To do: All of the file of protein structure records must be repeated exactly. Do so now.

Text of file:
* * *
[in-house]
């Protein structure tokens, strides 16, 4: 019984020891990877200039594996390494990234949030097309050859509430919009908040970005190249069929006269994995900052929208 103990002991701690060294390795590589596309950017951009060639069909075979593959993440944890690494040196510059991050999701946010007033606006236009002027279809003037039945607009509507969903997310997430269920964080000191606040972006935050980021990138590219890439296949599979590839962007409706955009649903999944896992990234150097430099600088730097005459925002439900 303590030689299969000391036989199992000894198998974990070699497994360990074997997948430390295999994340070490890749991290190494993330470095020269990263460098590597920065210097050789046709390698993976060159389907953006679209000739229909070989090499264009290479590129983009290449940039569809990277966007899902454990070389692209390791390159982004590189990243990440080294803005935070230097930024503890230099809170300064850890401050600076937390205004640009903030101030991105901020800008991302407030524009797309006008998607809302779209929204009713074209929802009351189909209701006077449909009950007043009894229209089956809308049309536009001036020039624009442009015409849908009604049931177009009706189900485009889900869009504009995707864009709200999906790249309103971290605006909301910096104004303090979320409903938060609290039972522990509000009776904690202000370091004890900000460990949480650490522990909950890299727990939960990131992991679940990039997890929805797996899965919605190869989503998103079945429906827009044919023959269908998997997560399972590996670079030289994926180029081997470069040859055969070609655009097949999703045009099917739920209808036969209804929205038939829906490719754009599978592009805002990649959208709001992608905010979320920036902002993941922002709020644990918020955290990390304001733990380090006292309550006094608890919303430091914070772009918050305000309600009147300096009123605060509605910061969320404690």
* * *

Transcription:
[in-house]
């Protein structure tokens, strides 16, 4: 019984020891990877200039594996390494990234949030097309050859509430919009908040970005190249069929006269994995900052929208 103990002991701690060294390795590589596309950017951009060639069909075979593959993440944890690494040196510059991050999701946010007033606006236009002027279809003037039945607009509507969903997310997430269920964080000191606040972006935050980021990138590219890439296949599979590839962007409706955009649903999944896992990234150097430099600088730097005459925002439900 303590030689299969000391036989199992000894198998974990070699497994360990074997997948430390295999994340070490890749991290190494993330470095020269990263460098590597920065210097050789046709390698993976060159389907953006679209000739229909070989090499264009290479590129983009290449940039569809990277966007899902454990070389692209390791390159982004590189990243990440080294803005935070230097930024503890230099809170300064850890401050600076937390205004640009903030101030991105901020800008991302407030524009797309006008998607809302779209929204009713074209929802009351189909209701006077449909009950007043009894229209089956809308049309536009001036020039624009442009015409849908009604049931177009009706189900485009889900869009504009995707864009709200999906790249309103971290605006909301910096104004303090979320409903938060609290039972522990509000009776904690202000370091004890900000460990949480650490522990909950890299727990939960990131992991679940990039997890929805797996899965919605190869989503998103079945429906827009044919023959269908998997997560399972590996670079030289994926180029081997470069040859055969070609655009097949999703045009099917739920209808036969209804929205038939829906490719754009599978592009805002990649959208709001992608905010979320920036902002993941922002709020644990918020955290990390304001733990380090006292309550006094608890919303430091914070772009918050305000309600009147300096009123605060509605910061969320404690």